You can very easily make a checklist, We’d be happy to help with ‘open development’, of all the things that constantly break: Material mapping, Step imports/exports, mesh data like mapping and vertex smoothing, BoxEdit, material editor, dimensions import/export, 2D linework to various formats (failing at lines and arcs in 2020, really???), we can go on and on…

These are all things that are important, these are the types of things that I mentioned the other day: I’d never ship work to a client without checking, twice. Yet for you guys, these are things that you git used to just expect us to be the ones asking you to clean the register belt. And just because it seems normal to you, let em assure you thing: it’s not normal, at all.

These things I can also guarantee you that cannot be checked with any automated process, and can also guarantee you that require people with at least mid-level modeling/drafting/design experience. So we are looking at probably 1-2 FTEs to do this work. They need to be heads down, passionate, modelers/designers/architects/operators types, very detailed oriented crafts people.

So the solution is obviously unavoidable: I think you need to hire more people, because there’s no other magic formula to be able to really check your work, twice, by capable humans, before you ship it to us. This is the way all mature businesses work.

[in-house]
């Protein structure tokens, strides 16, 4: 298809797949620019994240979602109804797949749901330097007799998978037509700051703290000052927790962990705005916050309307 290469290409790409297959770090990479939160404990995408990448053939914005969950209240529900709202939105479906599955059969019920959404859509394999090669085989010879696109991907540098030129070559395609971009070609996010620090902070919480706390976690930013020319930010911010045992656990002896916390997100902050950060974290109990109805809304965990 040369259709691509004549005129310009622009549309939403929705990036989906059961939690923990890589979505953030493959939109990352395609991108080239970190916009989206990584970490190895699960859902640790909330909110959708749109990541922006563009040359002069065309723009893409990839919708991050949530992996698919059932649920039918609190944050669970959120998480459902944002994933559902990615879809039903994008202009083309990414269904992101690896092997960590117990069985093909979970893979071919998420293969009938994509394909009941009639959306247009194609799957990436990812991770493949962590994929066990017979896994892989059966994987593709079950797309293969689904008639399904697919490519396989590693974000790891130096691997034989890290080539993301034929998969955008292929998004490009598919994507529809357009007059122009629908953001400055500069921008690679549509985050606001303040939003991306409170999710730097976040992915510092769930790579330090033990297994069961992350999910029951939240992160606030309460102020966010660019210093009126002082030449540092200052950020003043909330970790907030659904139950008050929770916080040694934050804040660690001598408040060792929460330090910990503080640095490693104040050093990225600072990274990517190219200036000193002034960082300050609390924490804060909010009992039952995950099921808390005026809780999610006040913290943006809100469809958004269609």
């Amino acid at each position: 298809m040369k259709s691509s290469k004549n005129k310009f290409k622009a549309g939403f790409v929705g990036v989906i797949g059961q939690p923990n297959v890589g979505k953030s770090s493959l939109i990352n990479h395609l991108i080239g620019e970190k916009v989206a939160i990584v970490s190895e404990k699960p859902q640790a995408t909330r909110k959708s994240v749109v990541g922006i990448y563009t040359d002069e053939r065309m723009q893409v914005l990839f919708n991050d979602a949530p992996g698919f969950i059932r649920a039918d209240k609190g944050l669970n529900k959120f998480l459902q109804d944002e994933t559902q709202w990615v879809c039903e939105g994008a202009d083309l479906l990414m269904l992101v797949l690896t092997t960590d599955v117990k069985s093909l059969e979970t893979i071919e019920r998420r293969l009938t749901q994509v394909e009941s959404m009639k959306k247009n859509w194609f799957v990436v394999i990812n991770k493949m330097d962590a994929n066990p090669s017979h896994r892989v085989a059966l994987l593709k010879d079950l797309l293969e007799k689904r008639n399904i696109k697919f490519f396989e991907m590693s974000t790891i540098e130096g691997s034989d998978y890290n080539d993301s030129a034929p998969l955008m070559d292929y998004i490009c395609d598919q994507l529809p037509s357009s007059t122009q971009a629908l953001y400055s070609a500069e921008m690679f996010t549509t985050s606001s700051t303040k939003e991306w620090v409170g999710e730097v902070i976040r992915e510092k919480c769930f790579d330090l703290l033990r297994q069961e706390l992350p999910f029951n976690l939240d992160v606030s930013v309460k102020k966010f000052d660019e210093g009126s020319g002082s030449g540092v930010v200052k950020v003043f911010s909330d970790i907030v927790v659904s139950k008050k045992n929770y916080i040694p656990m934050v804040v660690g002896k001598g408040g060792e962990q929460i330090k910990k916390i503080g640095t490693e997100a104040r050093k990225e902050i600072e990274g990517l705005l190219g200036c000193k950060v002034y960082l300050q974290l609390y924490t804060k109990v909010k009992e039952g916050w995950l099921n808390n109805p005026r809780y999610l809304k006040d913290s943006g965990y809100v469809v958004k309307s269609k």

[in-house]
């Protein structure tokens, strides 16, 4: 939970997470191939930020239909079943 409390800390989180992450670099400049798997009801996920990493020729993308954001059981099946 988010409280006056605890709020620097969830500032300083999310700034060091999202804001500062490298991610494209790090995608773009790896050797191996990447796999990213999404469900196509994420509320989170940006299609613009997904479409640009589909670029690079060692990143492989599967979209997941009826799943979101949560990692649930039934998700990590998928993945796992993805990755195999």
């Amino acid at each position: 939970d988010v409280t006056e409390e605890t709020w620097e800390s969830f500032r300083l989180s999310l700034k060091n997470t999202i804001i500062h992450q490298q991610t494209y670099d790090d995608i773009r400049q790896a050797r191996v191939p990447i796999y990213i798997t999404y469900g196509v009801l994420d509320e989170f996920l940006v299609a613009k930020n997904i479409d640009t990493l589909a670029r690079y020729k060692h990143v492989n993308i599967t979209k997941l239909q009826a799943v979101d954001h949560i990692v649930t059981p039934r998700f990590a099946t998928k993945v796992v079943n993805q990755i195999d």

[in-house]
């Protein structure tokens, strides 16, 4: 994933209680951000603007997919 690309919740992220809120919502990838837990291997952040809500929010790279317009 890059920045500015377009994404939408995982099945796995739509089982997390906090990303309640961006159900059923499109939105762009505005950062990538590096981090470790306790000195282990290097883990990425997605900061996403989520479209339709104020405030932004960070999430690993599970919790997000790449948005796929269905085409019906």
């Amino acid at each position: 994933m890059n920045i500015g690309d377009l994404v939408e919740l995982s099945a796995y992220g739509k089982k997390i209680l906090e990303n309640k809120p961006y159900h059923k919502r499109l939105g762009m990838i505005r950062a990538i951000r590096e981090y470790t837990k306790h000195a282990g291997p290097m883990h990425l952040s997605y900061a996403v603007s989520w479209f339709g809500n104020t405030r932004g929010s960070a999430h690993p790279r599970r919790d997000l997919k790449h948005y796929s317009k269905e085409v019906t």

I’m always grateful for all the work your team does, but I can also tell you, the burden you guys put on us is getting in the way of getting work done, growing our businesses, having reliable results and delivering data that we can trust is a bit too much. And that’s not acceptable.

Best Regards,




Hm. Let me add some nuances here, about “mature businesses” etc. I’m with you on the need for stable tools. Absolutely. So let me share a story about one of my experiences with problems like this.

People being old enough remember world famous company and person names like Borland (Turbo Pascal, Delphi, by Anders Hejlsberg which also is behind C#), CodeGear, later acquired by Embaracadero aso. Most people would regard them as being mature companies.

My personal experience related to this topic was that I once designed a “huge” software system (business system) in which I was the chief architect (as an external consultant) supported by a team of 5 other developers (client’s employees). It matters to mention that the whole project, from a blank paper to deploying the sharp full fledged system took about 6 years. We used a Model Driven ORM system called Bold Architecture (for Delphi). And the relevance of Bold is similar to what Rhino is for you - namely one of the main tools for doing daily work.